Concerns that target doesn’t align with science
VANCOUVER — Canada’s new 2030 target to reduce carbon emissions by 40 to 45 per cent below 2005 levels, while an improvement over previous targets, falls dangerously short of what the world’s science says is needed to avoid catastrophic climate change.
“We want Canada to do its part to keep the most catastrophic impacts of the climate emergency from happening,” said Ian Bruce, acting executive director of the David Suzuki Foundation. “This target, unfortunately, falls short of what is needed to keep on track for a livable planet and compared to the EU and other leading G20 countries including the U.S. It’s been uplifting to see Canada ramp up its climate efforts over the past year, but our ultimate goal must be to recognize the urgency of this crisis and Canada’s responsibility to resolve it. A stronger target will guide Canada’s climate emergency plan and policies, ensuring they mobilize clean energy solutions quickly enough and marshal the resources needed.”
Analysis by Climate Action Network Canada determined that a “fair share” emissions reduction target would be 60 per cent below 2005 levels by 2030. This accounts for climate science, Canada’s relative ability to take climate action and its historic position among the world’s worst emitters over the past century. Canada’s new target, and any updates over the next few months, will be part of the larger package known as the nationally determined contribution brought forward this year as part of Canada’s commitment to the Paris Agreement.
“A bolder target — in line with leading countries — is not only essential for a better quality of life and economic decarbonization, it is also what Canadians have been calling for across the country,” said Sabaa Khan, Foundation director general for Quebec and Atlantic Canada. “Showing climate ambition is the only way to avoid severe disruption and serves as a catalyst for jobs, investments, cleaner air and a green and just recovery from the COVID-19 pandemic.”
A 2030 climate target rooted in science and equity is just one part — although an important one — of an effective climate strategy. Meeting targets also requires holding governments to account and a strong national climate plan. The Foundation is calling for Bill C-12, Canada’s climate accountability legislation, which stalled in the House of Commons, to be immediately brought back for debate.
“Canada’s focus on growing exports of bitumen and fracked gas is a roadblock to a target that keeps the world from dangerous climate change,” Khan said. “We can’t allow oil and gas interests to dictate the limits of Canada’s climate policies.”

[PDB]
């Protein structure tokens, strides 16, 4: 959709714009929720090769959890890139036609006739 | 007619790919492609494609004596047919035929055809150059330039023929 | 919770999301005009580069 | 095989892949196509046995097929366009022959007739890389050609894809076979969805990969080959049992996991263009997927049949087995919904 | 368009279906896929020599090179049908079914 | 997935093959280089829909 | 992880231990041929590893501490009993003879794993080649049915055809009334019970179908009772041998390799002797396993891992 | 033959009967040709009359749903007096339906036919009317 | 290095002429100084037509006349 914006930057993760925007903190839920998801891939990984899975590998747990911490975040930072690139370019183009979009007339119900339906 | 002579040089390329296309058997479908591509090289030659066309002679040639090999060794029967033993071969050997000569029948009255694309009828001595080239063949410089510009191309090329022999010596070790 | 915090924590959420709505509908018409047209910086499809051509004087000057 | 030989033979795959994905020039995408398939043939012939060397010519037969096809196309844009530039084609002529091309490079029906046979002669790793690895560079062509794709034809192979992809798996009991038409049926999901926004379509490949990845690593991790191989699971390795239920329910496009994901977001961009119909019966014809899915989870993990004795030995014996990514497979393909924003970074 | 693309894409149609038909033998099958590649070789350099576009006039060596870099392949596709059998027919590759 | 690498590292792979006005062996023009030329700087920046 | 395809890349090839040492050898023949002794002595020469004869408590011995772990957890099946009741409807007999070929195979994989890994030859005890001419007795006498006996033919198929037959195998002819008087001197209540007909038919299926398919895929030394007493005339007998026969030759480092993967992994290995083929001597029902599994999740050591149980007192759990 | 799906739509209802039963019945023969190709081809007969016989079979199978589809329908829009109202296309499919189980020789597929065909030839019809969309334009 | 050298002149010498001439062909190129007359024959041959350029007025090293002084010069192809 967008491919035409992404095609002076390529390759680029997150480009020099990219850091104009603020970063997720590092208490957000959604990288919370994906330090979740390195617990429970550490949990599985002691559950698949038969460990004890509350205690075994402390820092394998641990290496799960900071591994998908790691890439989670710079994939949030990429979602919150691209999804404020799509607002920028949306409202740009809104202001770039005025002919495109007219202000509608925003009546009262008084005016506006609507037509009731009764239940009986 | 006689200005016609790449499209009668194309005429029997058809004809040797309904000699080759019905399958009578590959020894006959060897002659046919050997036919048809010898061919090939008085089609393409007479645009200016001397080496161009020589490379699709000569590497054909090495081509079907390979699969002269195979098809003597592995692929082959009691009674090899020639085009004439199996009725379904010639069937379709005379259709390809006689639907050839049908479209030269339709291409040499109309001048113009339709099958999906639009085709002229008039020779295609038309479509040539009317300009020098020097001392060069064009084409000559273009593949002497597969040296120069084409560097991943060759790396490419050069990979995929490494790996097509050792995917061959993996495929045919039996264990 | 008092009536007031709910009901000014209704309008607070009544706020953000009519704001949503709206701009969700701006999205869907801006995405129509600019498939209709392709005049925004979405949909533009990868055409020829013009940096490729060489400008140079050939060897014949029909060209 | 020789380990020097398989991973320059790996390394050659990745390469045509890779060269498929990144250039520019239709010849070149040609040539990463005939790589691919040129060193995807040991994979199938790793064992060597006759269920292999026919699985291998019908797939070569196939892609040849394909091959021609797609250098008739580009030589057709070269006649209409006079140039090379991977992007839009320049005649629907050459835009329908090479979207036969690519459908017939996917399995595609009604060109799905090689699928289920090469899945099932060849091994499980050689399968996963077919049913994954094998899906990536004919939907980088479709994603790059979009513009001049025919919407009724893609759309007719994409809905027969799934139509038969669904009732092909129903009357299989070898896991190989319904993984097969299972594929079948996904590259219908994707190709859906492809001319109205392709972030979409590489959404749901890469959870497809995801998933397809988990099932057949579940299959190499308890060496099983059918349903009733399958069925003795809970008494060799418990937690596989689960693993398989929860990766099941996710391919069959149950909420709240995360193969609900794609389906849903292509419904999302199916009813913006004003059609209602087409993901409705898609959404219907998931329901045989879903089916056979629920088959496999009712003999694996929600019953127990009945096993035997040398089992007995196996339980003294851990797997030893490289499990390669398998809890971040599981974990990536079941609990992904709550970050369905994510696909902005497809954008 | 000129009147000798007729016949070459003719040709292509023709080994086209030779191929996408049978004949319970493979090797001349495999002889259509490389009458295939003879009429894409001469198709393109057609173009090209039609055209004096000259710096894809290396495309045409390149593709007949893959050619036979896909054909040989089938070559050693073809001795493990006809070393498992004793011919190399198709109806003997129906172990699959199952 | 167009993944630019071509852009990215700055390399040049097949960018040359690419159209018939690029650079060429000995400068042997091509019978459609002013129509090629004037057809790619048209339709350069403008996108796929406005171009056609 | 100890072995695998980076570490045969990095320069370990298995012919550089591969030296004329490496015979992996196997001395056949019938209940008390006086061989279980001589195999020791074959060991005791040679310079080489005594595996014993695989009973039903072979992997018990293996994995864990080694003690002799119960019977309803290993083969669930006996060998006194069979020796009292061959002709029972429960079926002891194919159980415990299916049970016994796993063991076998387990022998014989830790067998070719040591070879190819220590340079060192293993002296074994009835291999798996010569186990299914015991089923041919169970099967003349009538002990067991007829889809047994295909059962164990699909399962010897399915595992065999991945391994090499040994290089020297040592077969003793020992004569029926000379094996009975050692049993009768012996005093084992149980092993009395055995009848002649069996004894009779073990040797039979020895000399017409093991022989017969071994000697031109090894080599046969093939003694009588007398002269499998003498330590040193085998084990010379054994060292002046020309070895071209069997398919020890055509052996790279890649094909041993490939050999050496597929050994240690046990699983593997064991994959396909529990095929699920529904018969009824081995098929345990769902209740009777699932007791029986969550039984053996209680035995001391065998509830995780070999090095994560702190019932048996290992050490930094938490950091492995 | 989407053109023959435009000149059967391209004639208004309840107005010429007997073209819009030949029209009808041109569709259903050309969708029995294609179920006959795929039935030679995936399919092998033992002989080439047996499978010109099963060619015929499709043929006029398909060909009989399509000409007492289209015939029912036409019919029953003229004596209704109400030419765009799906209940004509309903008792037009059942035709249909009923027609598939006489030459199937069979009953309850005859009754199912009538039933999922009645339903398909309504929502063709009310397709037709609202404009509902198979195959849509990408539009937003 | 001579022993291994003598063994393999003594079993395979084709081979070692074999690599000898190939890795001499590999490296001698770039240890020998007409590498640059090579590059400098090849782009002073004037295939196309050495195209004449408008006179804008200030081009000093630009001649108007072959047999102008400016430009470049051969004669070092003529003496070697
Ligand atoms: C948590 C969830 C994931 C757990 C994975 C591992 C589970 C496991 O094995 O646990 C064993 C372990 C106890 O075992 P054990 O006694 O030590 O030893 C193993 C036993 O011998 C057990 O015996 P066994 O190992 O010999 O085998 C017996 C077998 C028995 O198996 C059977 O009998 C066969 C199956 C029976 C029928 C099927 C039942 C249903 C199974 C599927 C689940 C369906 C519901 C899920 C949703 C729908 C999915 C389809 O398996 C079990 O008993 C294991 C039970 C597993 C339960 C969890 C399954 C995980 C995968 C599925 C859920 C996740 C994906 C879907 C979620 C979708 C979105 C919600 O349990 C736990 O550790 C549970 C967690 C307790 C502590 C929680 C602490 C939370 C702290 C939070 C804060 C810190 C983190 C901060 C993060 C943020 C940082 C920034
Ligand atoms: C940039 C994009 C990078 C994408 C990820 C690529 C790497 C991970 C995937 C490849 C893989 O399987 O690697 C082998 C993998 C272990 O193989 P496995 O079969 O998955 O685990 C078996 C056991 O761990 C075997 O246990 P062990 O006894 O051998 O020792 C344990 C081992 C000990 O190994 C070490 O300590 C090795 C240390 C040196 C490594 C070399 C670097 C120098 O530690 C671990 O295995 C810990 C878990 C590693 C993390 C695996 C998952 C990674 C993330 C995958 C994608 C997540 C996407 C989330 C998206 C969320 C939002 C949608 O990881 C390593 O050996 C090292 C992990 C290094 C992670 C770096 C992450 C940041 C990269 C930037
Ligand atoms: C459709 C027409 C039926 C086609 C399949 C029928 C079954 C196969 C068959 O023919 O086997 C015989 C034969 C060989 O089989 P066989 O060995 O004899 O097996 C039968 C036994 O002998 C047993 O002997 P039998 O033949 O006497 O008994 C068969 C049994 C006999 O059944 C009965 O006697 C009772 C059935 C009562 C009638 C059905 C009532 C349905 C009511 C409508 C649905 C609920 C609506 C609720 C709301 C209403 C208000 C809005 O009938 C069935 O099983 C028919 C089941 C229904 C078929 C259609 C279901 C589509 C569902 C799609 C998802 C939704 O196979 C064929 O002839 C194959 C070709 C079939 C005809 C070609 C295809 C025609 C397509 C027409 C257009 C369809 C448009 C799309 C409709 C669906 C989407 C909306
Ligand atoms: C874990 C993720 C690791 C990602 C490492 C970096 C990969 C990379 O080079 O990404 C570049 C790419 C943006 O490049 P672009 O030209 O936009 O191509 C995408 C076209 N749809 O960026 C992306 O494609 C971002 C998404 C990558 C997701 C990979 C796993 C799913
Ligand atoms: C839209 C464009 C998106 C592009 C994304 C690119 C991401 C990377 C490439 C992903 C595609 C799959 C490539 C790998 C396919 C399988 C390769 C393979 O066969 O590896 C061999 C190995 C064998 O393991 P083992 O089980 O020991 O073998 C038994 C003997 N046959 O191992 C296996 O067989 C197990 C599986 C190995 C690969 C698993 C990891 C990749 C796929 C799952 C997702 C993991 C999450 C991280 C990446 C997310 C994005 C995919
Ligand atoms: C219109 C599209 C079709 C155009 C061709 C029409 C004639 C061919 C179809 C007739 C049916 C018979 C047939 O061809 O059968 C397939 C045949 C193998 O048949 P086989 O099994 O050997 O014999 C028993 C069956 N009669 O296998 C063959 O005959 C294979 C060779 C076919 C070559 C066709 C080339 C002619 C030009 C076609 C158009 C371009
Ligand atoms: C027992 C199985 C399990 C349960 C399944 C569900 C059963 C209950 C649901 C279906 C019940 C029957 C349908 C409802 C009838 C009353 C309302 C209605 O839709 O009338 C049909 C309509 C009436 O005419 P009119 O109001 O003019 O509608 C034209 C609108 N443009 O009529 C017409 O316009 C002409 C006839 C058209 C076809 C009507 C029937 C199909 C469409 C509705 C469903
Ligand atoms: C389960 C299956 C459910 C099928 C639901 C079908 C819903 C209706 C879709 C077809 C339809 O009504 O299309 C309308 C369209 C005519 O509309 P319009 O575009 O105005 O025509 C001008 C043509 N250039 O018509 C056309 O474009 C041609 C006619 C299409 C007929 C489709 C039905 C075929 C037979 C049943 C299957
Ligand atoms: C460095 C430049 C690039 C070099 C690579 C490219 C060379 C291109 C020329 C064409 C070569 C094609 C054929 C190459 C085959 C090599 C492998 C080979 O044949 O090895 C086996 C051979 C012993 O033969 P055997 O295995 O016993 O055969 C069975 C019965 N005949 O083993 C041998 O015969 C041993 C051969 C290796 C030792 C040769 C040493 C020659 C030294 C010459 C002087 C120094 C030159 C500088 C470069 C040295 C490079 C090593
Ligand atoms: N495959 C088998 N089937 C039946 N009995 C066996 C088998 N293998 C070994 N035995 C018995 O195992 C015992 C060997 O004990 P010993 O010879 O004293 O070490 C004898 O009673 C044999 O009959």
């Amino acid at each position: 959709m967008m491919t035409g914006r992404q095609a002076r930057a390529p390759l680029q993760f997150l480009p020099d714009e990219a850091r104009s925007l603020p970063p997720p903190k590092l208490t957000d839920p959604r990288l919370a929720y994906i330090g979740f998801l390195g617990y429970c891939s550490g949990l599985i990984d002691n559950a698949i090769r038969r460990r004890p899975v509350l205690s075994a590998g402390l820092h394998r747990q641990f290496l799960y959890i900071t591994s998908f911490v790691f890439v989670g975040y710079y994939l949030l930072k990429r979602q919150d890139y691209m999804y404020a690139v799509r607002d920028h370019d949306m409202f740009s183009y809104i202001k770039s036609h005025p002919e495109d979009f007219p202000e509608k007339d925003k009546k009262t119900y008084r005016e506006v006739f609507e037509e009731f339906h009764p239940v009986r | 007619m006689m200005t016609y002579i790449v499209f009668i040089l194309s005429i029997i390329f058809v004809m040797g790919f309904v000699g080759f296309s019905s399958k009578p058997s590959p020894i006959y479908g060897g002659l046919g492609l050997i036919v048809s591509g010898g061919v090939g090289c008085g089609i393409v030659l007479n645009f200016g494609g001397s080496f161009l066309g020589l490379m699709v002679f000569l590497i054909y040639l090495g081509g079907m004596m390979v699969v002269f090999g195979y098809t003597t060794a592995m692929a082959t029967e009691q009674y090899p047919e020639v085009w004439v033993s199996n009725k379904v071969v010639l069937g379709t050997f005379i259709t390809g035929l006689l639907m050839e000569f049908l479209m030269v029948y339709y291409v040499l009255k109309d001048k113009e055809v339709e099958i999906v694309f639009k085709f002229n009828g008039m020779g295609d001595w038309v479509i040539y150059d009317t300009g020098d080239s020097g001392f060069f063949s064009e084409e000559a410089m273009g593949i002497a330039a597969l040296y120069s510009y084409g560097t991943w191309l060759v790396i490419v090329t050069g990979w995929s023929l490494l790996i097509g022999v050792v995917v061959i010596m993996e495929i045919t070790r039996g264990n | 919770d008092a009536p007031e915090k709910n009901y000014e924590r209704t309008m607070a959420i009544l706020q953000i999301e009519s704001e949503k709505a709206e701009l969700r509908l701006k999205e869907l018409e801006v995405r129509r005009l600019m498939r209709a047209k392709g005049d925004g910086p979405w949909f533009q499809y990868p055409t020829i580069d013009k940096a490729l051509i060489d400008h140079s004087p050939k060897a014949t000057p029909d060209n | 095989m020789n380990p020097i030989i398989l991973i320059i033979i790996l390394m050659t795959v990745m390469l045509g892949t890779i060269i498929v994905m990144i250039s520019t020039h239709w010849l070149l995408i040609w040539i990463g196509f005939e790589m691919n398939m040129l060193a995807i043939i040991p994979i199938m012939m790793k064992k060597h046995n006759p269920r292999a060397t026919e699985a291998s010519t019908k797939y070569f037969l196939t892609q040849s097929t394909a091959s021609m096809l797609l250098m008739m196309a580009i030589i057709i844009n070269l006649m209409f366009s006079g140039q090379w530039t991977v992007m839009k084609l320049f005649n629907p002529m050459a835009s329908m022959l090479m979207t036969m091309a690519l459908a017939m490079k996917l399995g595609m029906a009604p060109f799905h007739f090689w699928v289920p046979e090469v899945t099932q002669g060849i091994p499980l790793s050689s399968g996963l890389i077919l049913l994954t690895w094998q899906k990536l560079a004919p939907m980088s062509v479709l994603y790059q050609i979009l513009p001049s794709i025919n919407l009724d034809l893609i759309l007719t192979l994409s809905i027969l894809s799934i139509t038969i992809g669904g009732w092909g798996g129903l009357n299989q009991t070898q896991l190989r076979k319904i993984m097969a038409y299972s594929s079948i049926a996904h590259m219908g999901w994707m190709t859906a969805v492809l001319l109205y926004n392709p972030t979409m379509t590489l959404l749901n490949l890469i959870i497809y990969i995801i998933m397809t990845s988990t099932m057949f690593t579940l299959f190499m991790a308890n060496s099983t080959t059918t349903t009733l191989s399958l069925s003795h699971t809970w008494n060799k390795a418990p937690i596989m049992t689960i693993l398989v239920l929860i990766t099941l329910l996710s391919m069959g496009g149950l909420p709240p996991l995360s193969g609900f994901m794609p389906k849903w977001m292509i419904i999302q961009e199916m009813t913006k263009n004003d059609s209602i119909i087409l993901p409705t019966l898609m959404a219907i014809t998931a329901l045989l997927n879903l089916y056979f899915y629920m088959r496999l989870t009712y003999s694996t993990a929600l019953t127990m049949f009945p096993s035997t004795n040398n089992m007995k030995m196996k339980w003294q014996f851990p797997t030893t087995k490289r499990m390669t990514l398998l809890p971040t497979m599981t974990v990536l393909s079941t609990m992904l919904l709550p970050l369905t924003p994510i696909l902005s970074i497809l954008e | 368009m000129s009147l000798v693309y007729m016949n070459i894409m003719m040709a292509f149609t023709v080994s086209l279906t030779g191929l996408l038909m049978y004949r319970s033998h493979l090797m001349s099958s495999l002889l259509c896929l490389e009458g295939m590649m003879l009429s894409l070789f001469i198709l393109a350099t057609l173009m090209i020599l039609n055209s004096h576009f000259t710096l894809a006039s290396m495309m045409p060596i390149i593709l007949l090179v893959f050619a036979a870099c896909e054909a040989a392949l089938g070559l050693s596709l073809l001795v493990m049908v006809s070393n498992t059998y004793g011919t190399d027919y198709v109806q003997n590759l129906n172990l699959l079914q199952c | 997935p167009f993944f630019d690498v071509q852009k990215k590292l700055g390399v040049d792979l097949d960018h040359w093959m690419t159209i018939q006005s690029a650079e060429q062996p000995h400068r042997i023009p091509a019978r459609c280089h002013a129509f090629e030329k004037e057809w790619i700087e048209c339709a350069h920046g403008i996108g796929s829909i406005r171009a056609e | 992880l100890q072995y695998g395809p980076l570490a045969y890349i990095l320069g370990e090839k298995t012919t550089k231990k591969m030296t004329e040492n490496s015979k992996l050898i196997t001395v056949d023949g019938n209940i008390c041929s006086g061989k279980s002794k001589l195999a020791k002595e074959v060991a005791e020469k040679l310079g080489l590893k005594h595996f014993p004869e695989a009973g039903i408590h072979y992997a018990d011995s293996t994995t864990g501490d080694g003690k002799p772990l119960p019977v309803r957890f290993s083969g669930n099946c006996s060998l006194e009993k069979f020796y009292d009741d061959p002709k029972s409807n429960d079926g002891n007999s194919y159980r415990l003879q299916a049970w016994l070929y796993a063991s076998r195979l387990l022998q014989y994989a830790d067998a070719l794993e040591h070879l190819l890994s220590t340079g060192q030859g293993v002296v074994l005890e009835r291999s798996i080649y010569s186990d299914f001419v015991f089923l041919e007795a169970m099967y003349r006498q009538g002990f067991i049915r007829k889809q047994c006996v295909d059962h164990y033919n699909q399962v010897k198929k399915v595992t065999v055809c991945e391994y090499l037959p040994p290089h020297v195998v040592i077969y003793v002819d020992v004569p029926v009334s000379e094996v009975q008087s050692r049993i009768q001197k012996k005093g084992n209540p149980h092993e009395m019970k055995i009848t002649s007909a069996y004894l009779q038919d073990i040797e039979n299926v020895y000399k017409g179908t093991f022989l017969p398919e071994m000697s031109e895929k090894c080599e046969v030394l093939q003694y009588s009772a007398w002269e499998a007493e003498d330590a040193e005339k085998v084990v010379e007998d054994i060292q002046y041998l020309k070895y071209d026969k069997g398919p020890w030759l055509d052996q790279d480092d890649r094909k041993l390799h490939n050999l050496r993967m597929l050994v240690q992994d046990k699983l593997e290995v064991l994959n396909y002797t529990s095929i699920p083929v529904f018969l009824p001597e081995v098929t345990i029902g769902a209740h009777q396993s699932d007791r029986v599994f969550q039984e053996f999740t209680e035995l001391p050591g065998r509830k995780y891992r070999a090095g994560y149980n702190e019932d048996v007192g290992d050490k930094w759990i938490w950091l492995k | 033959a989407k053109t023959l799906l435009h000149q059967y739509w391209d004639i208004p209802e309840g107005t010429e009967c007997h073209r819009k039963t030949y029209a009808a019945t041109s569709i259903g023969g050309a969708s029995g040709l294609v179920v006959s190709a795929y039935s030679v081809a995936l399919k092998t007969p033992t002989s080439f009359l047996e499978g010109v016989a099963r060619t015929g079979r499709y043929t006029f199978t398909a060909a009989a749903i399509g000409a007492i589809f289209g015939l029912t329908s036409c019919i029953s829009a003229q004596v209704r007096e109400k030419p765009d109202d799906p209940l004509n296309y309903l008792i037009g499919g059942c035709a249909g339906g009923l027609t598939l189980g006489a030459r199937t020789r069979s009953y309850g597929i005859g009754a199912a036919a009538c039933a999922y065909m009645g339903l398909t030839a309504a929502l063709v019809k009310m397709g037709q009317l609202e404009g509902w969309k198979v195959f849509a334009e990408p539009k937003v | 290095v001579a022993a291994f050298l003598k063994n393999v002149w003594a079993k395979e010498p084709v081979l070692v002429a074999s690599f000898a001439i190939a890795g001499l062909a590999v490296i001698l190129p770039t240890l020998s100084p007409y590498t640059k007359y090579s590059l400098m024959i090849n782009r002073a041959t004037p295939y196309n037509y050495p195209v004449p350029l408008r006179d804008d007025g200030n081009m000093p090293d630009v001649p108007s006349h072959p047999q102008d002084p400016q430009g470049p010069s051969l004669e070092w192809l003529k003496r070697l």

“When Canada finalizes its official 2030 climate target in advance of the November global climate meeting, it must be stronger than 45 per cent,” Bruce said.
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Canada’s fair-share target
- In December 2019, Climate Action Network Canada (CAN-Rac) published analysis for Canada’s “fair share” greenhouse gas emissions reduction targets for 2030. This analysis accounts for climate science, global equity, Canada’s historic emissions and its relative economic and technological ability to take climate action.
- It concludes that Canada’s fair share emissions reduction target for 2030 is 140 per cent below 2005 levels by 2030. This is broken down into a recommendation for 60 per cent emissions reductions (445 Mt CO2eq) from domestic action and a further 80 per cent emissions reductions (594 Mt CO2eq) from international mitigation efforts supported by Canada’ financial contributions of at least US$4 billion annually.
- Infographic for CAN–Rac’s “fair share” targets
The IPCC Special Report on 1.5 C of Global Warming
- In October 2018, the Intergovernmental Panel on Climate Change released a landmark special report on the science, pathways and efforts needed to reach the Paris Agreement goal of limiting average global warming to 1.5 C above pre-industrial levels. A global emissions reduction target range in the report is often cited as the scientific consensus for the level of action needed to meet the Paris Agreement goal:
- “global net anthropogenic CO2 emissions [must] decline by about 45% from 2010 levels by 2030 (40–60% interquartile range), reaching net zero around 2050 (2045–2055 interquartile range).”
- It is crucial to differentiate global average emissions reductions from the emissions reductions achieved in each individual country. Canada is among the countries that have a responsibility to reduce emissions much more, and more quickly than the global average. The Special Report on 1.5 C also makes differentiated responsibilities clear:
- “Collective efforts at all levels, in ways that reflect different circumstances and capabilities, in the pursuit of limiting global warming to 1.5°C, taking into account equity as well as effectiveness, can facilitate strengthening the global response to climate change, achieving sustainable development and eradicating poverty (high confidence).”
Canada has a reputation as an oversized polluter
- Canada is the only G7 country to increase its emissions since 1990. As the climate crisis worsened over the past decade, Canada was the only country in this group whose emissions continued to climb.
- Canada has a history of weak climate targets, and has yet to meet even one.